Q and A


Does undetectable mean that someone is not infectious?

My boyfriend has HIV but he says he says he is undetectable.

Is it okay to have sex without a condom or do we need to use them?


Yes, having an undetectable viral load when on HIV treatment (ART) reduces the risk of transmission so low that this is generally thought to be not be infectious.

How low the actual risk goes is still being studied, but many researchers think that any risk gets so close to zero that it becomes so negligible as to not be important.

However, even if the risk is zero, no study can ever prove that tranmission is impossible. This is because science can never prove “a negative” – ie that somethinng will never happen.

Also, this answer discusses the research, but it is separate to your second question about what you and your boyfriend decide.

i-Base provide information for people to then make their own choices and decisions. Some people would find even a tiny theoretical risk is be too high. For others, exactly the same level of risk would be very acceptable.

So the decision on whether or not to use condoms is up to you. You should not feel pressured as you need to be happy with the choice you make.

A good example of when treatment prevent transmission is havin a baby when one partner is HIV positive and the other is HIV negative.

So long as viral load is undetectable, many couples where the man is positive and on treatment are conceiving naturally. When this was first suggested, the following guidelines were recommended.

  • The HIV positive partner should have an undetectable viral load for at least six months.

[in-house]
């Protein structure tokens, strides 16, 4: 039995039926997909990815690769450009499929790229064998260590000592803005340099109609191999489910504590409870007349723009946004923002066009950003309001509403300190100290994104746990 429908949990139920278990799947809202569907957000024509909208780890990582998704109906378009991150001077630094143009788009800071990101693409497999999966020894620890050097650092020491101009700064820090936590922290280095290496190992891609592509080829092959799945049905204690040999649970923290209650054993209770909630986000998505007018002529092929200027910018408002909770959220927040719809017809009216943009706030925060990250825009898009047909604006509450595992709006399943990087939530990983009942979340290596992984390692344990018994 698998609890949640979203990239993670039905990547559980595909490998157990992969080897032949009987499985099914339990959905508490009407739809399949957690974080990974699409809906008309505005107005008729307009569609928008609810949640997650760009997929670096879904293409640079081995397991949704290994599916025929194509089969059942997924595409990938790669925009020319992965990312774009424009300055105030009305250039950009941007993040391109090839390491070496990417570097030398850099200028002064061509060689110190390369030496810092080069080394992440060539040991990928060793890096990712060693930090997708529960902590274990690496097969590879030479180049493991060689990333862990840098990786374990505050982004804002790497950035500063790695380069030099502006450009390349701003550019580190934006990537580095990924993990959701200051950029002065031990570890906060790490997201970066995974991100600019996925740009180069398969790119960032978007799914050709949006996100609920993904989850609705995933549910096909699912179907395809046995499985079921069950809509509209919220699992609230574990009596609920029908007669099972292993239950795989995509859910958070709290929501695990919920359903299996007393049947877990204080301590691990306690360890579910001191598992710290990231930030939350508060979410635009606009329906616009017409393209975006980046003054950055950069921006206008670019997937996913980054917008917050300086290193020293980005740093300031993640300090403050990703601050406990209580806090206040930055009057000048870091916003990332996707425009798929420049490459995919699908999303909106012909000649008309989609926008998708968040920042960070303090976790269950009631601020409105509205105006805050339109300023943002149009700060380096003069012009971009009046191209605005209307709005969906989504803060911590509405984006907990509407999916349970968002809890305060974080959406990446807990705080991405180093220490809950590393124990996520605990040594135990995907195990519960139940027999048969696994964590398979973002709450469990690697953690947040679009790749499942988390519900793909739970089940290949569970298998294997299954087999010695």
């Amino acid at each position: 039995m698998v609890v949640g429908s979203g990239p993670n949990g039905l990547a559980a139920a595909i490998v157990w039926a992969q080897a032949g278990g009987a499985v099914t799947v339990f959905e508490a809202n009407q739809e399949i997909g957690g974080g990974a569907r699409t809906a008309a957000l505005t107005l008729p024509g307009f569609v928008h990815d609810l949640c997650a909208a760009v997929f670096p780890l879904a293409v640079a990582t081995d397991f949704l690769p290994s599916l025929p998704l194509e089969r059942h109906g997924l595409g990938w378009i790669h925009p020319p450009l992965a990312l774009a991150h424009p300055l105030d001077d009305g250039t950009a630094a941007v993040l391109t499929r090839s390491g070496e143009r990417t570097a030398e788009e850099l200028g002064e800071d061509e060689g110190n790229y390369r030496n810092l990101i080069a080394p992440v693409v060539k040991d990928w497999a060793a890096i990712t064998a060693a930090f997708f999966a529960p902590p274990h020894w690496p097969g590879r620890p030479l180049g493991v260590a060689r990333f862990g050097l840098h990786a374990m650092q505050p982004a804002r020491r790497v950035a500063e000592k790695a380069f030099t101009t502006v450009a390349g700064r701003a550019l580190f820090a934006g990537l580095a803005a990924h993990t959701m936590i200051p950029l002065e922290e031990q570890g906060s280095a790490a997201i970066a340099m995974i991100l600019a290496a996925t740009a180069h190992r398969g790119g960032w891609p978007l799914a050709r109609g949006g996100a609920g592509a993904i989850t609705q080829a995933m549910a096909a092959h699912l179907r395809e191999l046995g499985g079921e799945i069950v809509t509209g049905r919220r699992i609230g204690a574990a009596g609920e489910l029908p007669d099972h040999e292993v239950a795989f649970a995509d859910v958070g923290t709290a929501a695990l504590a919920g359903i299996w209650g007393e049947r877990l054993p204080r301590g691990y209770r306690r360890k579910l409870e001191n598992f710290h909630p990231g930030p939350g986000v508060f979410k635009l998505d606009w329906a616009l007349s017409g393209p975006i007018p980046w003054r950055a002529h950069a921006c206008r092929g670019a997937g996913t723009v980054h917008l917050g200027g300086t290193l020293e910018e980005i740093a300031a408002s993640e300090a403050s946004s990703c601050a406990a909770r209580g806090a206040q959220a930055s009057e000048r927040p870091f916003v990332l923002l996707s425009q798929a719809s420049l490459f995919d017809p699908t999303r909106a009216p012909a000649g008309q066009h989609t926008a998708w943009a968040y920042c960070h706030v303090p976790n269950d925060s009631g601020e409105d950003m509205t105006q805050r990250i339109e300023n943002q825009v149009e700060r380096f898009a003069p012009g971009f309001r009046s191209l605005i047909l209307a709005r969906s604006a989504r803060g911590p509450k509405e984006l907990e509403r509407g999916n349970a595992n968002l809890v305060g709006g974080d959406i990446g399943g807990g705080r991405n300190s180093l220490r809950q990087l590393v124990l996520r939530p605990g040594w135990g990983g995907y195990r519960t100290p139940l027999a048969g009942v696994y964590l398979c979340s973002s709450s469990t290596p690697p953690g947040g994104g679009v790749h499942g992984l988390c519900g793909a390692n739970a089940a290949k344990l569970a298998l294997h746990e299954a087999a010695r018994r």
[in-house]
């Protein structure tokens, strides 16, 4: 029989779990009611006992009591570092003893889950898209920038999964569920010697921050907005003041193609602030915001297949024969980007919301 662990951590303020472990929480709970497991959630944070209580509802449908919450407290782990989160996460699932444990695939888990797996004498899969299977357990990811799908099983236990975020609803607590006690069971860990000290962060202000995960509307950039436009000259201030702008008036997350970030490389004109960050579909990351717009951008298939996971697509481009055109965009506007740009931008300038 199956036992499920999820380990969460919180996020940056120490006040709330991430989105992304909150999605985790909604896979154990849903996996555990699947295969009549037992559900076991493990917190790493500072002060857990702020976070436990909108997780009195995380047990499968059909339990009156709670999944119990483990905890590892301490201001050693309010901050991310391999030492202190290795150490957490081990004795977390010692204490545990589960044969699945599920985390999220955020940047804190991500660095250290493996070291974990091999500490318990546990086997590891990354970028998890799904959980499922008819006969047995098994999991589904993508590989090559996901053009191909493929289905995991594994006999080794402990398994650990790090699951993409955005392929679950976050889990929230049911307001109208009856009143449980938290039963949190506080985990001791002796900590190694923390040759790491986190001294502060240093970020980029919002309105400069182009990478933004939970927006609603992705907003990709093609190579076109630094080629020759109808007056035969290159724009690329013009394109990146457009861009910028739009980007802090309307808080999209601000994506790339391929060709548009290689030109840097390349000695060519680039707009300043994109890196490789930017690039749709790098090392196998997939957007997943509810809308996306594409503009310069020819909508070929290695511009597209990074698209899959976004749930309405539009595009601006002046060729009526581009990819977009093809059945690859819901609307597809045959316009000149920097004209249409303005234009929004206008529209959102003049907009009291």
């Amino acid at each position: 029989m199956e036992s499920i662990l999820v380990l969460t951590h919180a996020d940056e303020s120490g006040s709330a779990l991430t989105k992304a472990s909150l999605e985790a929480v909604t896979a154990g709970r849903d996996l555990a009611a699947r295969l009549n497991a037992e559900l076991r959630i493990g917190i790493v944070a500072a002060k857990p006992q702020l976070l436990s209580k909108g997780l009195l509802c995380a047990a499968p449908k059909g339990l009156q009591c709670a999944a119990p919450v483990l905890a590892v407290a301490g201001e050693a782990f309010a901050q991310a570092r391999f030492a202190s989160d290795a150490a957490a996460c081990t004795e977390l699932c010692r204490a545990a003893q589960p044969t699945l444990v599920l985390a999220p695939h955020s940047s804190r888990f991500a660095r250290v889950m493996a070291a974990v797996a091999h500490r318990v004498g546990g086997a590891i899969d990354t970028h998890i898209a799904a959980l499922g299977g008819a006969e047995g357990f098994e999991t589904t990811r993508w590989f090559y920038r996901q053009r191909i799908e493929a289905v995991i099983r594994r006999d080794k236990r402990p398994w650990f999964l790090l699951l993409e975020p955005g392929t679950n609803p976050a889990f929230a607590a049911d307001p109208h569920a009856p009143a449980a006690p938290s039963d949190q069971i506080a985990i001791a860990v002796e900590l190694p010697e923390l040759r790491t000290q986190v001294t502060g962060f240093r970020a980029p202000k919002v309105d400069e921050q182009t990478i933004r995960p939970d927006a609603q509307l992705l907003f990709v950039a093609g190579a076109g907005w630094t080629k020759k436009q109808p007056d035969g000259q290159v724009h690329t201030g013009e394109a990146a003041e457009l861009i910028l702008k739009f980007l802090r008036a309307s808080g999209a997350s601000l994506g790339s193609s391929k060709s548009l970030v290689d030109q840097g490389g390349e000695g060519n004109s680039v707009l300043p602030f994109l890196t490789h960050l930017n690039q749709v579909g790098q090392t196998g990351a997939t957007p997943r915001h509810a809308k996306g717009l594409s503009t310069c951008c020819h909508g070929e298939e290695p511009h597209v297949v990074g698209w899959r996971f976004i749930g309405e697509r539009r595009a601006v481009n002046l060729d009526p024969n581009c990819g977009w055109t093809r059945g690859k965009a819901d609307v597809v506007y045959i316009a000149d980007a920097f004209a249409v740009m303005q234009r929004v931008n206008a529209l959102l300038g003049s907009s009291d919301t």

• HIV meds should be taken as prescribed without missing doses.
  • Both partners should not have STIs.
  • Both partners need to agree to this.

This factsheet about the Swiss statement, explains this strategy in more detail.

More recently, the PARTNER study provides perhaps the most significant data that the risk of transmission might be zero. This study included more that 900 couples where one partner was positive and the other was negative. These couples were not using condoms.

After more than 58,000 times that couples had sex without using condoms, there were ZERO HIV transmissions. The HIV positive person had an undetectable viral load to be included in these results – but this could be for only one month rather than six months. This link has more information on the PARTNER results

A more detailed explanation on viral load and the risk of transmission is in this section of the i-Base guide on HIV transmission.

Even when the last viral load is undetectable on treatment, there are circumstances when transmission might occur. For example, if someone stops their meds or viral load rebounds for another reason. These situations are likely to be rare.

This answer was last updated in December 2016 from a question first posted on 26 January 2012.


  1. Lisa Thorley

    Hi Anda,

    Weight loss, though now rare can be a side effect of ARVs. What is it that you’re taking? How much weight have you lost?

  2. Anda

    I have been taking my meds for 2 month now but my weight continues to drop down. What can be the problem?

  3. Simon Collins

    Hi Mark – thanks for your comment.

    The i-Base website now has several thousand online Q&A’s and all answers have a caution on the published date. You were commenting on an answer from before the final PARTNER data were published, and the answer has been slightly revised to include this.

    i-Base have been pretty clear on the dramatic impact that having an undetectable viral load has on the risk of transmission. The Q&A on the PARTNER study used a pretty clear graphic to emphasise the results:

  4. Mark

    Further research and a consensus statement from dozens of health experts has shown that people with HIV who are on treatment and are undetectable are not transmitting the virus to their partners. We should say this, loudly and clearly. For more: http://marksking.com/my-fabulous-disease/five-reasons-hiv-undetectable-must-equal-untransmittable/